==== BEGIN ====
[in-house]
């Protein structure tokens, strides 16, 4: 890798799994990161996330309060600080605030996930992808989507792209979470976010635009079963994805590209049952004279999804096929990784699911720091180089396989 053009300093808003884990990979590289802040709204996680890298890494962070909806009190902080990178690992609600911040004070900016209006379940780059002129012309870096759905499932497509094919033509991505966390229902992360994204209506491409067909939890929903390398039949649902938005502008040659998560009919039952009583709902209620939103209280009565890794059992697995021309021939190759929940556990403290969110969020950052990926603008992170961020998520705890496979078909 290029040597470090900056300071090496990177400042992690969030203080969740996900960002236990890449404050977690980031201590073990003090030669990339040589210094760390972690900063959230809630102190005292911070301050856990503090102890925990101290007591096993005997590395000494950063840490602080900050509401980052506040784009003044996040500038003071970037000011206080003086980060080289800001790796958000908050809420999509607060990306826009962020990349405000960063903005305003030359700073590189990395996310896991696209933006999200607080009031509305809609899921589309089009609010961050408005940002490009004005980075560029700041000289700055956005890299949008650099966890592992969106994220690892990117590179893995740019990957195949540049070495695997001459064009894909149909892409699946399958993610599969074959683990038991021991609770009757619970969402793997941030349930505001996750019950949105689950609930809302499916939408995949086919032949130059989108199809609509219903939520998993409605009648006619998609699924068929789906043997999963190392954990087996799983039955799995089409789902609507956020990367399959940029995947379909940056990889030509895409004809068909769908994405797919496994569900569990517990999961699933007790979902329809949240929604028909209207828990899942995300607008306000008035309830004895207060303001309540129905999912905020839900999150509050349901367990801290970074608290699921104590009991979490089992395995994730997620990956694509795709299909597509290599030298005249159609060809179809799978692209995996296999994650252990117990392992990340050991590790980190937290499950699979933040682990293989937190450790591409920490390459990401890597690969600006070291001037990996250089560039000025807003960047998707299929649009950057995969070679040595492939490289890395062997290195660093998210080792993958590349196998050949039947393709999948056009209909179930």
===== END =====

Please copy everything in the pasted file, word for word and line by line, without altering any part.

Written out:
[in-house]
């Protein structure tokens, strides 16, 4: 890798799994990161996330309060600080605030996930992808989507792209979470976010635009079963994805590209049952004279999804096929990784699911720091180089396989 053009300093808003884990990979590289802040709204996680890298890494962070909806009190902080990178690992609600911040004070900016209006379940780059002129012309870096759905499932497509094919033509991505966390229902992360994204209506491409067909939890929903390398039949649902938005502008040659998560009919039952009583709902209620939103209280009565890794059992697995021309021939190759929940556990403290969110969020950052990926603008992170961020998520705890496979078909 290029040597470090900056300071090496990177400042992690969030203080969740996900960002236990890449404050977690980031201590073990003090030669990339040589210094760390972690900063959230809630102190005292911070301050856990503090102890925990101290007591096993005997590395000494950063840490602080900050509401980052506040784009003044996040500038003071970037000011206080003086980060080289800001790796958000908050809420999509607060990306826009962020990349405000960063903005305003030359700073590189990395996310896991696209933006999200607080009031509305809609899921589309089009609010961050408005940002490009004005980075560029700041000289700055956005890299949008650099966890592992969106994220690892990117590179893995740019990957195949540049070495695997001459064009894909149909892409699946399958993610599969074959683990038991021991609770009757619970969402793997941030349930505001996750019950949105689950609930809302499916939408995949086919032949130059989108199809609509219903939520998993409605009648006619998609699924068929789906043997999963190392954990087996799983039955799995089409789902609507956020990367399959940029995947379909940056990889030509895409004809068909769908994405797919496994569900569990517990999961699933007790979902329809949240929604028909209207828990899942995300607008306000008035309830004895207060303001309540129905999912905020839900999150509050349901367990801290970074608290699921104590009991979490089992395995994730997620990956694509795709299909597509290599030298005249159609060809179809799978692209995996296999994650252990117990392992990340050991590790980190937290499950699979933040682990293989937190450790591409920490390459990401890597690969600006070291001037990996250089560039000025807003960047998707299929649009950057995969070679040595492939490289890395062997290195660093998210080792993958590349196998050949039947393709999948056009209909179930």